This was mine. I admit to being disappointed that Miss Snark didn't have anything helpful to say (her words, though I certainly felt that way too), but at least I escaped evisceration! Obviously I need to work on the "zing" factor and the more-action-up-front factor. Miss Snark, you must feel like a broken record by now! Thank you very much for taking the time to do this and offering your honest opinion.

Thanks also to the commenters, for your varying and helpful viewpoints. More comments are very welcome.

- #56

Virginia Miss said...

Good job, author, I'd keep reading. I like the premise, the names, the setting, the two levels of conflict, inner (frustration with lack of magic) and outer (sense of impending danger in that last line).

Anonymous said...

anon #1: There are a lot of fantasy readers, too!

writtenwyrdd said...

As an SFF fan, I have to say I wanted to like this, but I too suffered an emotional disconnect. The scene is very well described, and I get a lot of background from the writing. My suggestion is for this particular piece, it needs more conflict.

If, for example, you had the husband actually use magic to help and pissed the wife off thereby, you'd have more overt conflict.

However, I agreed with Miss Snark, it just didn't do it for me.

zornhau said...

Interesting. From the letter, it's obvious that this is a novel with powerful themes. But the opening made my eyes glaze over - it was all set up. Nothing really happened. No obvious conflict.

Beth said...

The problem I found with the writing sample is this: it opens with action, but to us, it's meaningless action. No conflict or tension. Lots of stuff about rowing and then tying off the boat, but none of it's interesting. It doesn't contain any story.

Maybe it's just me, but I want Story from the first line.

Rick said...

Anonymous Author - remember that Miss Snark doesn't do SF/F, so her non-connecting may simply reflect her tastes. (Presumably she represents the genres she likes to read, and generally feels comfortable with.)

That said, it wasn't quite pulling me in either, and I'm not quite sure why. Gabriele's tightening advice might help!

Also - and this wouldn't matter if I pulled the book itself off the shelf - but there are a couple oddities in the cover letter.

"Eastern Mediterranean" and "antiquity" imply a Greek flavor. The Venice-like city of canals is fine with that, but Aithne and Breanainn are both distinctly Irish-sounding names. Logically it shouldn't matter, since this is a different world anyway, but it is slightly jarring - the flavor of the names should match the flavor of the setting.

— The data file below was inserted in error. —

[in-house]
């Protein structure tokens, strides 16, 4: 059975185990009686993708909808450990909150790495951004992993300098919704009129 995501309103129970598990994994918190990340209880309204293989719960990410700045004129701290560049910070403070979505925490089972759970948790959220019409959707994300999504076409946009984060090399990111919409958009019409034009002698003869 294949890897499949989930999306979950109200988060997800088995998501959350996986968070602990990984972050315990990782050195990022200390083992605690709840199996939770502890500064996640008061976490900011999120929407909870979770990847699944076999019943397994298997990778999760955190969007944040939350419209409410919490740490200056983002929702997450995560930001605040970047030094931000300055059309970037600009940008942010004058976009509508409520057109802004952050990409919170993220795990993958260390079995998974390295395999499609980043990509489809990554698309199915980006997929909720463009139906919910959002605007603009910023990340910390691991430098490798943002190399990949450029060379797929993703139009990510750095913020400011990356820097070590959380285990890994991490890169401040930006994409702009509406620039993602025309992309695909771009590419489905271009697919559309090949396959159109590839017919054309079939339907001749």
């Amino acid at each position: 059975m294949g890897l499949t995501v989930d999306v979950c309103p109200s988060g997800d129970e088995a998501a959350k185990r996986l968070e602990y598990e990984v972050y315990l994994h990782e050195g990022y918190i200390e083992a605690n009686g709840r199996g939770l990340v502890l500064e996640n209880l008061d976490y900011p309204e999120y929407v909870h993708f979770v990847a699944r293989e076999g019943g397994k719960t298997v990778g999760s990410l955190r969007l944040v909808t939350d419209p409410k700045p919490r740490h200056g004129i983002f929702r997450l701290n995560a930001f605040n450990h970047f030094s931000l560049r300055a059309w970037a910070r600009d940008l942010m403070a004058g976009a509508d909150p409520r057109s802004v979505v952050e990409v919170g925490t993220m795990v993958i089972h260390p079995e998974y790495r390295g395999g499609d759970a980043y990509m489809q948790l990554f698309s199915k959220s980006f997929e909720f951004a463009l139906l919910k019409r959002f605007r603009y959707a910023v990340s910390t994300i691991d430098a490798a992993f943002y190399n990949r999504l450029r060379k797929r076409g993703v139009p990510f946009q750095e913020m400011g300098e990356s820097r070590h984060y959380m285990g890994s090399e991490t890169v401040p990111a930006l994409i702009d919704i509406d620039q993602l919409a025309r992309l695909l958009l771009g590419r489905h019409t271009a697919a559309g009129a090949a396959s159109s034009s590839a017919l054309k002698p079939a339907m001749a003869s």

Also, gypsies are a real people, the Romany, and even in a purely connotative sense evoke an image of wagons and campfires, not fishermen. So this too is a bit puzzling and jarring.

Manic Mom said...

I love that you've now made "orange genetalia" a buzz phrase for Miss Snark!

Jo Bourne said...

There's so much good with this ...
but I come away with less connection to the protagonist than I need.

Maybe some internals. Maybe some adjectives of feeling ...

Anonymous said...

It could do with a little more zing, but it's good and I would definitely keep reading.

I agree with others who said that the names are a problem - if they're ALL unfamiliar names AND we have no reference for which is male and female (even if you tell us; names which are not clearly masculine or feminine means you don't have any point of reference to attach them to). Fantasy writers seem to do this a lot; just remember that the reader has to work hard to keep them straight.

Good luck with your revisions on this! I'm sure you'll see success with it sometime.

Catja (green_knight) said...

My eyes glazed over, and I'm the target audience. I'm fine with the names, but there are too many of them, and they come up on me before I've created a mental picture of them. (Barbara Hambly in Stranger at the Wedding introduces a whole bunch - but she does it paragraph by paragraph, giving each a distinctive voice and habits.)

The action means nothing. The business with the ropes and the spells isn't bad - it's quite telling, really - but we don't need the internal comments about how this fits into the lifestyle of Aithne - the glare, and the helpless shrug from her husband should be enough. 'Show don't tell' applies here, too.

The story starts with the guards watching the horizon rather than the boats. There's your moment of change. Who caught the fish is irrelevant - you need maybe a paragraph or two to imply normality (here we are, happily bickering and preparing for the market) before she notices that Something Is Amiss. I'm interested in what happens next.

The synopsis left me pretty cold, though. The use of 'Gypsy' and a fantastic setting creates a dissonance for me. Having to learn to kill is not unusual for violent societies - so I disagree with Miss Snark that that would be the hook. What is the story about? Aithne defending her homeland? Aithne convincing people of her worth?

Dayle A. Dermatis said...

Rick, you beat me to the comment about the names sounding Irish. If this is supposed to be a Mediterranean-inspired world, make sure all the details relate to that. (I love the idea of a non-western European-based fantasy world, but I'm going to put the book down if the world-building isn't solid.)